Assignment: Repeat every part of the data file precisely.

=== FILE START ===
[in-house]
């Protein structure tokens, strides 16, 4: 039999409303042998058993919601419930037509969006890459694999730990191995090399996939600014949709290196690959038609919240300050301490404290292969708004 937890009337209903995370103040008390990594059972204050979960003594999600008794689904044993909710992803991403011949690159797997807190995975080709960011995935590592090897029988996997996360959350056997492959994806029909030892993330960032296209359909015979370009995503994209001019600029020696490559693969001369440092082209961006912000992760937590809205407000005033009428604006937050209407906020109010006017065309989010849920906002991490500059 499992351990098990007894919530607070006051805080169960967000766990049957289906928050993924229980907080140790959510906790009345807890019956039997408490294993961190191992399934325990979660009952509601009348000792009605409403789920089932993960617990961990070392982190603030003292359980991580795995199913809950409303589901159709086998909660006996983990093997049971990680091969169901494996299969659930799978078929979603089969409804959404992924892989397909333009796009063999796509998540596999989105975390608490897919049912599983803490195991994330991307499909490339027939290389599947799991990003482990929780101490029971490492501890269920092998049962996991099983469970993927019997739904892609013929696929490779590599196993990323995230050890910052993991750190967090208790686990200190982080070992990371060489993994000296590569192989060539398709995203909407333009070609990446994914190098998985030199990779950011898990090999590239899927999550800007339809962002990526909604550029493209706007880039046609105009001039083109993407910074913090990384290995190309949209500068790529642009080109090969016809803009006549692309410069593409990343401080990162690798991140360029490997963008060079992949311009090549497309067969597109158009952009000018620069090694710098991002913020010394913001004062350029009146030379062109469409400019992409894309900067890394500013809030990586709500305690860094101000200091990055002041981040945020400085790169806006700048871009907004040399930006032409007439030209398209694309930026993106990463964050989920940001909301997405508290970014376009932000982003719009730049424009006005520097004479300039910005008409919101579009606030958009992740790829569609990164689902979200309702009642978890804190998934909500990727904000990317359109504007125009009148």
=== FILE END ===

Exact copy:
[in-house]
């Protein structure tokens, strides 16, 4: 039999409303042998058993919601419930037509969006890459694999730990191995090399996939600014949709290196690959038609919240300050301490404290292969708004 937890009337209903995370103040008390990594059972204050979960003594999600008794689904044993909710992803991403011949690159797997807190995975080709960011995935590592090897029988996997996360959350056997492959994806029909030892993330960032296209359909015979370009995503994209001019600029020696490559693969001369440092082209961006912000992760937590809205407000005033009428604006937050209407906020109010006017065309989010849920906002991490500059 499992351990098990007894919530607070006051805080169960967000766990049957289906928050993924229980907080140790959510906790009345807890019956039997408490294993961190191992399934325990979660009952509601009348000792009605409403789920089932993960617990961990070392982190603030003292359980991580795995199913809950409303589901159709086998909660006996983990093997049971990680091969169901494996299969659930799978078929979603089969409804959404992924892989397909333009796009063999796509998540596999989105975390608490897919049912599983803490195991994330991307499909490339027939290389599947799991990003482990929780101490029971490492501890269920092998049962996991099983469970993927019997739904892609013929696929490779590599196993990323995230050890910052993991750190967090208790686990200190982080070992990371060489993994000296590569192989060539398709995203909407333009070609990446994914190098998985030199990779950011898990090999590239899927999550800007339809962002990526909604550029493209706007880039046609105009001039083109993407910074913090990384290995190309949209500068790529642009080109090969016809803009006549692309410069593409990343401080990162690798991140360029490997963008060079992949311009090549497309067969597109158009952009000018620069090694710098991002913020010394913001004062350029009146030379062109469409400019992409894309900067890394500013809030990586709500305690860094101000200091990055002041981040945020400085790169806006700048871009907004040399930006032409007439030209398209694309930026993106990463964050989920940001909301997405508290970014376009932000982003719009730049424009006005520097004479300039910005008409919101579009606030958009992740790829569609990164689902979200309702009642978890804190998934909500990727904000990317359109504007125009009148």